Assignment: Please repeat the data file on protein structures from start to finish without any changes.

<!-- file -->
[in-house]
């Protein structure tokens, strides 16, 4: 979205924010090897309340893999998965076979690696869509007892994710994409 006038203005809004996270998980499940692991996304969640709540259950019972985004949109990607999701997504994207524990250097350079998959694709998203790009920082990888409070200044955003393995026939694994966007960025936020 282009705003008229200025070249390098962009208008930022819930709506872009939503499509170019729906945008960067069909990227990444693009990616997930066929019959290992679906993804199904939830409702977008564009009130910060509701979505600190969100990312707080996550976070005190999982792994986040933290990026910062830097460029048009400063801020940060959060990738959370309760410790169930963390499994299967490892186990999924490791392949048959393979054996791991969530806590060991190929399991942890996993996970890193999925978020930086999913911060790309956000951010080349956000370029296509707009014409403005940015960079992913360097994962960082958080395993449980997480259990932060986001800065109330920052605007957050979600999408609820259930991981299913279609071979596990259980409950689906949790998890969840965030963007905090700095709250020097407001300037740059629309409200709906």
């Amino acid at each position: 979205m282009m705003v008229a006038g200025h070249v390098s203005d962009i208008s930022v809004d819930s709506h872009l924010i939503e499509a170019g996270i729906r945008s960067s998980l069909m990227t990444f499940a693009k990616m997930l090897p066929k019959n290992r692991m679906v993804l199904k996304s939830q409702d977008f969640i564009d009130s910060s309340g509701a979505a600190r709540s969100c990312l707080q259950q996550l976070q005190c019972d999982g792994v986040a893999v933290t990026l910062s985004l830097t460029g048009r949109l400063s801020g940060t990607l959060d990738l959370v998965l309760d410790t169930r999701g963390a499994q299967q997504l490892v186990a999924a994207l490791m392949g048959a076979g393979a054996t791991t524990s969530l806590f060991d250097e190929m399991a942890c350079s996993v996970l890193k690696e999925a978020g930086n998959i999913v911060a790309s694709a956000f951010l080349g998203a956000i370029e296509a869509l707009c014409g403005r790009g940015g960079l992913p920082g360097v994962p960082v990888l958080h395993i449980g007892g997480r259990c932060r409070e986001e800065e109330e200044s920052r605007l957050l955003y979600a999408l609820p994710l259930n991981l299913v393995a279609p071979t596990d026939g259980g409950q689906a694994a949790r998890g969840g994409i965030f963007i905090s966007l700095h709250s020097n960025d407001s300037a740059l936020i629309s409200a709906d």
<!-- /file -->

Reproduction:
[in-house]
């Protein structure tokens, strides 16, 4: 979205924010090897309340893999998965076979690696869509007892994710994409 006038203005809004996270998980499940692991996304969640709540259950019972985004949109990607999701997504994207524990250097350079998959694709998203790009920082990888409070200044955003393995026939694994966007960025936020 282009705003008229200025070249390098962009208008930022819930709506872009939503499509170019729906945008960067069909990227990444693009990616997930066929019959290992679906993804199904939830409702977008564009009130910060509701979505600190969100990312707080996550976070005190999982792994986040933290990026910062830097460029048009400063801020940060959060990738959370309760410790169930963390499994299967490892186990999924490791392949048959393979054996791991969530806590060991190929399991942890996993996970890193999925978020930086999913911060790309956000951010080349956000370029296509707009014409403005940015960079992913360097994962960082958080395993449980997480259990932060986001800065109330920052605007957050979600999408609820259930991981299913279609071979596990259980409950689906949790998890969840965030963007905090700095709250020097407001300037740059629309409200709906």
């Amino acid at each position: 979205m282009m705003v008229a006038g200025h070249v390098s203005d962009i208008s930022v809004d819930s709506h872009l924010i939503e499509a170019g996270i729906r945008s960067s998980l069909m990227t990444f499940a693009k990616m997930l090897p066929k019959n290992r692991m679906v993804l199904k996304s939830q409702d977008f969640i564009d009130s910060s309340g509701a979505a600190r709540s969100c990312l707080q259950q996550l976070q005190c019972d999982g792994v986040a893999v933290t990026l910062s985004l830097t460029g048009r949109l400063s801020g940060t990607l959060d990738l959370v998965l309760d410790t169930r999701g963390a499994q299967q997504l490892v186990a999924a994207l490791m392949g048959a076979g393979a054996t791991t524990s969530l806590f060991d250097e190929m399991a942890c350079s996993v996970l890193k690696e999925a978020g930086n998959i999913v911060a790309s694709a956000f951010l080349g998203a956000i370029e296509a869509l707009c014409g403005r790009g940015g960079l992913p920082g360097v994962p960082v990888l958080h395993i449980g007892g997480r259990c932060r409070e986001e800065e109330e200044s920052r605007l957050l955003y979600a999408l609820p994710l259930n991981l299913v393995a279609p071979t596990d026939g259980g409950q689906a694994a949790r998890g969840g994409i965030f963007i905090s966007l700095h709250s020097n960025d407001s300037a740059l936020i629309s409200a709906d």